Kavi Sarada Prasad Kisku was born on 2 February, 1929 in a remote village of Darikadoba near Bandwan under the Purulia district of West Bengal. His father was Charan Kisku and his mother was Dhanmani Kisku. He was his parent’s youngest son.
There was no school in Darikadoba, so his father admitted him to Jorobari Lower Primary School in 1938, 3 kms away from his village. He passed lower primary and got admission at Borogoriya Upper Primary School. Every day he walked 6 kms away from his home to go to school in Borogoria.
He passed his upper primary in 1940. Then he was admitted at Ranibadh Middle English School, Bankura. Ranibadh was far from his village, so he decided to stay at Talgoriya, his Aunty Alladis house. She was a poor woman. He used to work in Haradhan Hembram’s house, and somehow she used to gather food twice a day.
Sarada Prasad passed matriculation in 1948 with first division. He got admission in ISC at Bankura Bishnupur Ramananda College. However, due to his poor economic condition, he could not carry on with his studies. After that, he took 3 months of Hindi training at Bandwan Hindi Sikhan Kendra in 1950 for a livelihood.
After completing the training course, he got the opportunity to teach Jamtoria Senior Basic School. Later he joined active politics, for which he quit his job as a teacher and contested the assembly election of West Bengal in the year 1962 on a Congress ticket. But with a support debacle subsequently, he joined as a teacher in primary school. Later, he established himself as one the best ideal teacher of the country and received the best ideal teacher award in the year 1973 from the then president of India, V V Giri.
He was India’s first teacher among the Santal community who received such a prestigious award. He retired in 1989 from his teaching career.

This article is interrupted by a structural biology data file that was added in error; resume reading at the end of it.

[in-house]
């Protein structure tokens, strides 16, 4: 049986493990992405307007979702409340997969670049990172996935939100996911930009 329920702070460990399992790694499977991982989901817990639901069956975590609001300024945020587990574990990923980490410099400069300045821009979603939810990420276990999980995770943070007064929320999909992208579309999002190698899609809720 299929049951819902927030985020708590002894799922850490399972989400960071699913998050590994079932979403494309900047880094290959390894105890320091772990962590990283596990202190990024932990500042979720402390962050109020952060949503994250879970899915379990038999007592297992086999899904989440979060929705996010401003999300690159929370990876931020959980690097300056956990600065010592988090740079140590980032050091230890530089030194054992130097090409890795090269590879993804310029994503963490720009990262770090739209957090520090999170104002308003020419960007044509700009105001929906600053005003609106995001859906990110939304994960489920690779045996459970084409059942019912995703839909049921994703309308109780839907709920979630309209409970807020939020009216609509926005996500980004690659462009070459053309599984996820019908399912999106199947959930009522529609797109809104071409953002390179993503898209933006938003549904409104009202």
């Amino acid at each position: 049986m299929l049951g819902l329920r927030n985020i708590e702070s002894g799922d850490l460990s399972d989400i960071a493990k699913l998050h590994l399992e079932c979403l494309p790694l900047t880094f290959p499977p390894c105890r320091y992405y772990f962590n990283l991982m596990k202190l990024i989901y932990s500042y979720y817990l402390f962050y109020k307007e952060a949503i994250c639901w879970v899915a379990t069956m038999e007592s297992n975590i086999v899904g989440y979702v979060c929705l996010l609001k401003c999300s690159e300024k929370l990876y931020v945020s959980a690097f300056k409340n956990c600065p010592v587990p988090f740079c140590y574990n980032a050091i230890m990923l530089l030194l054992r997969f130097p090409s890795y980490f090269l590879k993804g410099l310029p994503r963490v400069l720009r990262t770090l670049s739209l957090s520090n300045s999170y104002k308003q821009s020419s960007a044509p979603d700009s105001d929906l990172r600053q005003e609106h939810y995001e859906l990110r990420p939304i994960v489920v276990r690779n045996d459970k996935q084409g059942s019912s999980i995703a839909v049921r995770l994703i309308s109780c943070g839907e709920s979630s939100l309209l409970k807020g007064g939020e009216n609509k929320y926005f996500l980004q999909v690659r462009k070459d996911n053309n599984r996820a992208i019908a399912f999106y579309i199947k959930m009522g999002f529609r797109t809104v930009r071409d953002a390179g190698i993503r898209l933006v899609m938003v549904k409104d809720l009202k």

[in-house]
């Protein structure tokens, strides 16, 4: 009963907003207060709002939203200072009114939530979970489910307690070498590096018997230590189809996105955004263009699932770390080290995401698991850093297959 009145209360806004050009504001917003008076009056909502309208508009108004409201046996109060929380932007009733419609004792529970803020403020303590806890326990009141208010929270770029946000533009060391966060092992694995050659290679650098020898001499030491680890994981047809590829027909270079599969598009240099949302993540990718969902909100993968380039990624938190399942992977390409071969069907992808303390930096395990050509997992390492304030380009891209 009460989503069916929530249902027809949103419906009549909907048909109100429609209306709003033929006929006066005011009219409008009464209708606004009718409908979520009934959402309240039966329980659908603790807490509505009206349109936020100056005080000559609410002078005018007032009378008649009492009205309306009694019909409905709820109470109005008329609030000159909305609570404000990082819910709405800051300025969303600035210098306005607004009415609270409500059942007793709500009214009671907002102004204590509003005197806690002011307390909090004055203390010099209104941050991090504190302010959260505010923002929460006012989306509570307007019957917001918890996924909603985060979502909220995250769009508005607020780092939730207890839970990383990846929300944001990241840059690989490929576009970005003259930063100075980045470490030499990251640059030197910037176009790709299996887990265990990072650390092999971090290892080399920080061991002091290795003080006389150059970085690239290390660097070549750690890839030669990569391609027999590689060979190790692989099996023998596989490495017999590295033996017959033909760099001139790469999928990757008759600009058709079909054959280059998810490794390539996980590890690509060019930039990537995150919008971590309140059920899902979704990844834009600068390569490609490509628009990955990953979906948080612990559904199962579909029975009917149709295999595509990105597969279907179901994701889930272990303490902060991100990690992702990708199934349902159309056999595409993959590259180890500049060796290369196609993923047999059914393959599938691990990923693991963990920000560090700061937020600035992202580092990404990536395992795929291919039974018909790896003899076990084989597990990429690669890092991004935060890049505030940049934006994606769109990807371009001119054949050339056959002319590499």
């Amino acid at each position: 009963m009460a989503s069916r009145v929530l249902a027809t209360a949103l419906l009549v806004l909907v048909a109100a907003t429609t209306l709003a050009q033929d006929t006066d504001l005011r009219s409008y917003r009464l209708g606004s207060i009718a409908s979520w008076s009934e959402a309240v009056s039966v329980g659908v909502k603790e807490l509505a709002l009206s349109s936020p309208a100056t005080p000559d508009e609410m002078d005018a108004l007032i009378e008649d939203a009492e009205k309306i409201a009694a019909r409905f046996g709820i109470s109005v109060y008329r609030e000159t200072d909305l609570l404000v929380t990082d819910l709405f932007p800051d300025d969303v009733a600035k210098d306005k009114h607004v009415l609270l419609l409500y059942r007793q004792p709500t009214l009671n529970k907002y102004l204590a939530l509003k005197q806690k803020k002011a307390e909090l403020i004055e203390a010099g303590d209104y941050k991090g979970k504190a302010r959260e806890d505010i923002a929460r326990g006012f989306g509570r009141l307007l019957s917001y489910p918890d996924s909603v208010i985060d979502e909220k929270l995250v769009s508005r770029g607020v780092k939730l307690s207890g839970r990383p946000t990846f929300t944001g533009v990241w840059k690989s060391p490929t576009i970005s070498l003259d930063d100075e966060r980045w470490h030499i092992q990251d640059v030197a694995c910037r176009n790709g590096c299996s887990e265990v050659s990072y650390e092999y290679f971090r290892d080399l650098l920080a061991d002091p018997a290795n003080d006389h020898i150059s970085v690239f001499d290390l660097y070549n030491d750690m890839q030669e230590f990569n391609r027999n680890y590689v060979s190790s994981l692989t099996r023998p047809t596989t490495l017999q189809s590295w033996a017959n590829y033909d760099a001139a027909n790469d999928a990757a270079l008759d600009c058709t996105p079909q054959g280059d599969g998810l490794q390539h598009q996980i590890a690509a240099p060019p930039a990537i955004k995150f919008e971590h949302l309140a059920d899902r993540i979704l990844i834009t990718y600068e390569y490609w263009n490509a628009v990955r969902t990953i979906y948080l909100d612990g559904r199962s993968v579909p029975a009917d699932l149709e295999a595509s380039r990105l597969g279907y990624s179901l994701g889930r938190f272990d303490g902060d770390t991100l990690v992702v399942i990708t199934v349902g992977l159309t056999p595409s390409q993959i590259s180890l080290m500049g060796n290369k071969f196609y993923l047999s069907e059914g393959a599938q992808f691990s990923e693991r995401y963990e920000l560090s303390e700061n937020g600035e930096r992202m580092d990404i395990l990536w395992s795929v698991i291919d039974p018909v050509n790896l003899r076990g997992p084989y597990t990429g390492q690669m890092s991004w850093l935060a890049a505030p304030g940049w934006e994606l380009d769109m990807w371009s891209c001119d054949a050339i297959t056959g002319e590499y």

During his studies in high school, he came to contact with the writings of Narasingha Hembram, who at that time authored a book Nahag Serenj Puthi (a book on Santali Song) which inspired Sarada Prasad deeply and he began his writings.
At the very beginning, he started writing songs in Santali and then poetry in Santali. His first poetry was published in Hor Sambad, published by the Information and Public Relations Department of the Government of Bihar as a monthly mouthpiece of the government of Bihar. He wrote many stories under the pseudonym Tatko Malang (A man with a high forehead).
He used to write in Tetre magazine under the pseudonym Patang Surai (leaf insect). He was a poet of excellence. In Santali, he has published several books of poetry and notable among them are:
Apart from a poet of eminence, he was also an essayist and a fiction writer. His collection of short stories, Salam Latam, was published in 1988. His other publication Sangitika (1998), is a collection of Santali songs with Bengali translation. He was the editor of the monthly Santali literary magazine Kherwal Arang (1958) and Susar Dahar (1972).
He received numerous awards, honours and recognitions. Notable among them are:
He was a poet of nature, pathos and revolution. Hence many attribute him as the true disciple of Mahakavi Sadhu Ramchand Murmu. Moreover, he was a social reformer who fought against the vices of witchcraft in Santhal society throughout his life.
Sarada Prasad Kisku left his last breath on 18 March, 1996. He will be remembered for his innumerable contribution to the Santali language and literature. The Government of West Bengal launched an award in the name of Kavi Sarada Prasad Kisku in 2009 for his outstanding contribution to Santali literature.
Interview with Mahadev Hansda, Editor, Tertre (A Monthly Santali Literary Magazine)